So much depends
a red wheel
glazed with rain
beside the white
— William Carlos Williams,
“The Red Wheelbarrow”
Throughout his life, William Carlos Williams divided his time two ways — the first was his day job, working as a family doctor. The second, which some historians have claimed he worked harder at, was at being a poet; the creator of modernism and imagism.
Williams was born on Sept. 17, 1883 in Rutherford. His mother was Puerto Rican; his father American. He attended school in Rutherford until his parents sent him at the age of 14 to schools in Geneva and Paris.
After returning to New Jersey, Williams applied and was accepted at the Horace Mann School, an Ivy League college preparatory school in New York City. In 1902, Williams was admitted to the medical school of the University of Pennsylvania.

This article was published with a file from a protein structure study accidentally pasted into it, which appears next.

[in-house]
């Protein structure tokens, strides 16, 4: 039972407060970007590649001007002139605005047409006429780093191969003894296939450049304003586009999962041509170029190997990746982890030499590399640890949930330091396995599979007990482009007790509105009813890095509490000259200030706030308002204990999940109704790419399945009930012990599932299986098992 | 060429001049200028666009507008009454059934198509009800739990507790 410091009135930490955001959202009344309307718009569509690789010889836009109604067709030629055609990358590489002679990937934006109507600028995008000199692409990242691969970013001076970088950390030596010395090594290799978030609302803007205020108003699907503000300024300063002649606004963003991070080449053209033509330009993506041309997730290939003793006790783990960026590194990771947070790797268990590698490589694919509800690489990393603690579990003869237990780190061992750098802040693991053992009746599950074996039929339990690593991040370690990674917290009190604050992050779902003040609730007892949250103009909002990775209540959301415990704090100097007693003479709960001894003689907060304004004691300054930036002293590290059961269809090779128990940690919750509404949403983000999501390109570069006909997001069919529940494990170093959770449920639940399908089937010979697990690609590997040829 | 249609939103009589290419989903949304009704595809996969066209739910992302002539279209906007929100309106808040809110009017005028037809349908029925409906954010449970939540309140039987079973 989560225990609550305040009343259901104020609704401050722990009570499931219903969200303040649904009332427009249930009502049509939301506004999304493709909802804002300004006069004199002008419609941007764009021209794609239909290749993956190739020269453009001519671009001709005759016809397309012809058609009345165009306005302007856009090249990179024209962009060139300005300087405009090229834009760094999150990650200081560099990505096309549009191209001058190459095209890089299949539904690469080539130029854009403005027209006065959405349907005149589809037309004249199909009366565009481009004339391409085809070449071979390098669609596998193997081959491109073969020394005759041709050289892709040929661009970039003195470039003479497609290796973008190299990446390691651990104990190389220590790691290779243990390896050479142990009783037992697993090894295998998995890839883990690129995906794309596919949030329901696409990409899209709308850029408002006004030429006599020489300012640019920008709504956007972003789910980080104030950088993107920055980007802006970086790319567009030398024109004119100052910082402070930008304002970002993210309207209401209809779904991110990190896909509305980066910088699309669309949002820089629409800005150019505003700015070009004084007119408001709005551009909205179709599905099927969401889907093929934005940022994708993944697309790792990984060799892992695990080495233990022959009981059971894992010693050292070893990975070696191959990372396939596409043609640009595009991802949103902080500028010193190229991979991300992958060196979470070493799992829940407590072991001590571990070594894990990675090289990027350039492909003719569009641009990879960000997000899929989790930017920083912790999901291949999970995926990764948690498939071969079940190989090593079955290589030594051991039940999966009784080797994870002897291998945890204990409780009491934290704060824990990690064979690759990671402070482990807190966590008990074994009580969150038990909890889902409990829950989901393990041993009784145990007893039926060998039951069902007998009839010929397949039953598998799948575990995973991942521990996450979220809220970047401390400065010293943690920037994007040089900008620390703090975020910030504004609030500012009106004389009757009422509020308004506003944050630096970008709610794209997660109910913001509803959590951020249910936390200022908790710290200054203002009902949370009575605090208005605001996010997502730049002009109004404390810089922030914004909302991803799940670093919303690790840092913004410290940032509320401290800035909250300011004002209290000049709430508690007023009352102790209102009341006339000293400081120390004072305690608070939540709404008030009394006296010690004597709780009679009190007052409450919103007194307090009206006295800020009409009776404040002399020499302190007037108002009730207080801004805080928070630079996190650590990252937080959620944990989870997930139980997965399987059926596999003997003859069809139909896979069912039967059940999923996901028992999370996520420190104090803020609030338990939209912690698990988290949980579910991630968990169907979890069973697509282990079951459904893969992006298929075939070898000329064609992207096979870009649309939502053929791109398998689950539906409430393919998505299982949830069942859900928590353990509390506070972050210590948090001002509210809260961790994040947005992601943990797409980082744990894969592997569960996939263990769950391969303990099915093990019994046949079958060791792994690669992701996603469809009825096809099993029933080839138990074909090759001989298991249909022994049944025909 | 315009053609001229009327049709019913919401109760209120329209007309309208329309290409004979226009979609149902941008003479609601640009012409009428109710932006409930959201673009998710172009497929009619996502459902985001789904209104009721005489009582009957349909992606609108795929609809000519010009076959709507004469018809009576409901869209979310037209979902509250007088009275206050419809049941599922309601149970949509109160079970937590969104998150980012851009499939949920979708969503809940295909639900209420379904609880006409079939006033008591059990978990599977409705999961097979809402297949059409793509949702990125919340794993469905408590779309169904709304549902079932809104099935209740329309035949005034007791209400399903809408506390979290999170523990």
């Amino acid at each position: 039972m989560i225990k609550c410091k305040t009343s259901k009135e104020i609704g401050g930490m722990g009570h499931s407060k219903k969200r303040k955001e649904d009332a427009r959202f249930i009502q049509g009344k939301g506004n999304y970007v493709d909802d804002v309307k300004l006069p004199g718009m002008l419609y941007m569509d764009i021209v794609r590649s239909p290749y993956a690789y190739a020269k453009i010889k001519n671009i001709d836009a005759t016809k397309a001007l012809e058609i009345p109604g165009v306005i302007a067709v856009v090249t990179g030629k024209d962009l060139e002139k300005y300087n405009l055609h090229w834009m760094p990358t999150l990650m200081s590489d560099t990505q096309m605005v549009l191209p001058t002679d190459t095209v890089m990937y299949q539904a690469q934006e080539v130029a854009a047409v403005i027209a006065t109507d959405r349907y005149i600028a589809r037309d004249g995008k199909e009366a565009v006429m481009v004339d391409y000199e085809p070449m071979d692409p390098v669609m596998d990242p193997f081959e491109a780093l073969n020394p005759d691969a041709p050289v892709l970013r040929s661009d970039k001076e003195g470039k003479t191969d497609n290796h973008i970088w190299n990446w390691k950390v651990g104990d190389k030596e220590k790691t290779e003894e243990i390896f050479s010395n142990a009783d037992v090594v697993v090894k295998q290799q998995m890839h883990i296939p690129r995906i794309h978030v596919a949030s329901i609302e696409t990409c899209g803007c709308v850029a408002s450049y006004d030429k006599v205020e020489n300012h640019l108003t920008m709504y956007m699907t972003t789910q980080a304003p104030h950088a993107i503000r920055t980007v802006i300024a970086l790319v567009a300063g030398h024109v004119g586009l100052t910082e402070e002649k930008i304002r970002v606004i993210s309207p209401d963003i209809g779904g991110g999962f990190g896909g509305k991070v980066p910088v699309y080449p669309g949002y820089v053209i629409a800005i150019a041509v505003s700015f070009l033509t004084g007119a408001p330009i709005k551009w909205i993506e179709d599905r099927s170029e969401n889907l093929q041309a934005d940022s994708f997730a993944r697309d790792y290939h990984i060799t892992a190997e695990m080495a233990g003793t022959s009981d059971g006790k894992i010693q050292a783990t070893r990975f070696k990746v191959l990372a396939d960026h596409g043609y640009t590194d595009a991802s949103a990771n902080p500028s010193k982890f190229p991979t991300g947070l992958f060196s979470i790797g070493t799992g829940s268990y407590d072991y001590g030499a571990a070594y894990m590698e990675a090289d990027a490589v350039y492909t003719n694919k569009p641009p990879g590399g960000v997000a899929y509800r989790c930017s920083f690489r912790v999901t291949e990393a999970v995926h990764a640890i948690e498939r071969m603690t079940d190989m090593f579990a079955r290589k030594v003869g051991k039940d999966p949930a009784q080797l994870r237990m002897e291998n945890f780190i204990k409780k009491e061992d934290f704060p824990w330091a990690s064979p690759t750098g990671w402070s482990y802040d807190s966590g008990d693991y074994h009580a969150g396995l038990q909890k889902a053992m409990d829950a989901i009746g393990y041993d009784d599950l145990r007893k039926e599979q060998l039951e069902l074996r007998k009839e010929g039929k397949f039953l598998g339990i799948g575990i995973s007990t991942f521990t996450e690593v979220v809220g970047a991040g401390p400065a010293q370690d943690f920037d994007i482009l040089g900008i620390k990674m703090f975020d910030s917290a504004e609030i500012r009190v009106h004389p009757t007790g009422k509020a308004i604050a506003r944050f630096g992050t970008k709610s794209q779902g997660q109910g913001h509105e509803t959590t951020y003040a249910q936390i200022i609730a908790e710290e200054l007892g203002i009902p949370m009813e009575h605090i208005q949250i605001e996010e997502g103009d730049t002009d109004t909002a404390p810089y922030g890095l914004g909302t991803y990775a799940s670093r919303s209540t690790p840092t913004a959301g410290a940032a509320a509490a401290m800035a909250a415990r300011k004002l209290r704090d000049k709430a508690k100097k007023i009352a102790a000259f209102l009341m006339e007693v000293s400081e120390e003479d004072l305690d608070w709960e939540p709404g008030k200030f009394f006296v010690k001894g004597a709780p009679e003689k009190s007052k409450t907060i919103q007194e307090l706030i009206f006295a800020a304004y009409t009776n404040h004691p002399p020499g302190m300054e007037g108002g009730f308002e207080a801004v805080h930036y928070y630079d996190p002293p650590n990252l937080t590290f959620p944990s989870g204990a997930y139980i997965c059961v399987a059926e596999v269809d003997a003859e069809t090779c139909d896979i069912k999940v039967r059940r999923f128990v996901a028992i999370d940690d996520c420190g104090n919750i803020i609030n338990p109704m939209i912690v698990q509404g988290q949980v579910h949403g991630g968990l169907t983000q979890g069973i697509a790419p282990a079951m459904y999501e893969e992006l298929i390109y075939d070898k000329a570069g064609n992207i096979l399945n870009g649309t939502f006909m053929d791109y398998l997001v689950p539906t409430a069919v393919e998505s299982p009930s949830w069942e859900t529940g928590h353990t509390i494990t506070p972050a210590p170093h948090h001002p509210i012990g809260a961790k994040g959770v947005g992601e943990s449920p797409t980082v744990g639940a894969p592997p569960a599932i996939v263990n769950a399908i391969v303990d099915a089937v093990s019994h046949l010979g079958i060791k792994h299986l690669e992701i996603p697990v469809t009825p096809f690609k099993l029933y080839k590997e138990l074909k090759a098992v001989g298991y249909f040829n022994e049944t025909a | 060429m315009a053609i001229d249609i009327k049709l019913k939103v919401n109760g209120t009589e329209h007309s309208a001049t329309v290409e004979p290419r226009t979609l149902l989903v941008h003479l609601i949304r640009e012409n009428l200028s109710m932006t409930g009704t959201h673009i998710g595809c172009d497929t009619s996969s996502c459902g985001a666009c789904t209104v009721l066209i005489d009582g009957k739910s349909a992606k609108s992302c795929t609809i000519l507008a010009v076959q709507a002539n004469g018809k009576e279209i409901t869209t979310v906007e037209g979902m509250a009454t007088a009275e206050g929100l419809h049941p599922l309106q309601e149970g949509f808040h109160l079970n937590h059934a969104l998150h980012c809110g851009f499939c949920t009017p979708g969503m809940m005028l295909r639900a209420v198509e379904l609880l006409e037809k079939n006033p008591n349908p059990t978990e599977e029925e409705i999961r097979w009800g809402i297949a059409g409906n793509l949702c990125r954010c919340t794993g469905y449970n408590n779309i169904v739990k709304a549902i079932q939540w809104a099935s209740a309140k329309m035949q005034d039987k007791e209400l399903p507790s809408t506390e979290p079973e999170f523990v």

His first book, “Poems,” was published in 1909.
Williams practiced medicine by day and wrote at night. In addition to poetry, he wrote plays, essays, novels and translations.
According to a bio that appeared in The New York Times, Williams proposed marriage to a woman. When she refused, he married her younger sister, Florence Herman. They lived for many years in Rutherford.
Williams went on to practice medicine and change the landscape of American literary history. He also carried on numerous extra-marital affairs, according to historians.
Nonetheless, he remained with his wife (they had two children together) and went on to become an important figure in state history and was inducted into the New Jersey Hall of Fame in 2009.
The Williams Center in Rutherford is named after the poet.
Williams died on March 4, 1963 after a series of strokes. He’s buried at Hillside Cemetery in Lyndhurst, not far from where he lived. He’s buried not far from Joey Ramone (Jeff Hyman).